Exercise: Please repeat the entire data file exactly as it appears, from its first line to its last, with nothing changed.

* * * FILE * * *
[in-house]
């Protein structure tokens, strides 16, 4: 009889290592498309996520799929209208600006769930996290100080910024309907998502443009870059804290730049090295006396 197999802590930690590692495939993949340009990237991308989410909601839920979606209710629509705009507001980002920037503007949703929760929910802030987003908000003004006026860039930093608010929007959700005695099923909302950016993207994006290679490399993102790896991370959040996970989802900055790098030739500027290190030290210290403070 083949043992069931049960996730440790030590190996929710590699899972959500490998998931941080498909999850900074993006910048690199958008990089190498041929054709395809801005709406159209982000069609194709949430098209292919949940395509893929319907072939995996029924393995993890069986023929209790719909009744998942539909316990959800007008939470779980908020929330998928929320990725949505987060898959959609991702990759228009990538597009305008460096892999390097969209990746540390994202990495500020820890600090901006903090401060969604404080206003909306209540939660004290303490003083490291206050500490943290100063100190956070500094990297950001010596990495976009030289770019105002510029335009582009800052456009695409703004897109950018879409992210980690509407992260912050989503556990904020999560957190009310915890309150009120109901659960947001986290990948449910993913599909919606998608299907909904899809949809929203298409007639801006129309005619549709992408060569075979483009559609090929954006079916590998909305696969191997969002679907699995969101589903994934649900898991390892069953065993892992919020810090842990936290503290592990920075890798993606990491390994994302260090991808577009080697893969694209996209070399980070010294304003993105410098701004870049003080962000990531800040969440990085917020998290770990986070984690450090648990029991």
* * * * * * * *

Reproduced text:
[in-house]
């Protein structure tokens, strides 16, 4: 009889290592498309996520799929209208600006769930996290100080910024309907998502443009870059804290730049090295006396 197999802590930690590692495939993949340009990237991308989410909601839920979606209710629509705009507001980002920037503007949703929760929910802030987003908000003004006026860039930093608010929007959700005695099923909302950016993207994006290679490399993102790896991370959040996970989802900055790098030739500027290190030290210290403070 083949043992069931049960996730440790030590190996929710590699899972959500490998998931941080498909999850900074993006910048690199958008990089190498041929054709395809801005709406159209982000069609194709949430098209292919949940395509893929319907072939995996029924393995993890069986023929209790719909009744998942539909316990959800007008939470779980908020929330998928929320990725949505987060898959959609991702990759228009990538597009305008460096892999390097969209990746540390994202990495500020820890600090901006903090401060969604404080206003909306209540939660004290303490003083490291206050500490943290100063100190956070500094990297950001010596990495976009030289770019105002510029335009582009800052456009695409703004897109950018879409992210980690509407992260912050989503556990904020999560957190009310915890309150009120109901659960947001986290990948449910993913599909919606998608299907909904899809949809929203298409007639801006129309005619549709992408060569075979483009559609090929954006079916590998909305696969191997969002679907699995969101589903994934649900898991390892069953065993892992919020810090842990936290503290592990920075890798993606990491390994994302260090991808577009080697893969694209996209070399980070010294304003993105410098701004870049003080962000990531800040969440990085917020998290770990986070984690450090648990029991």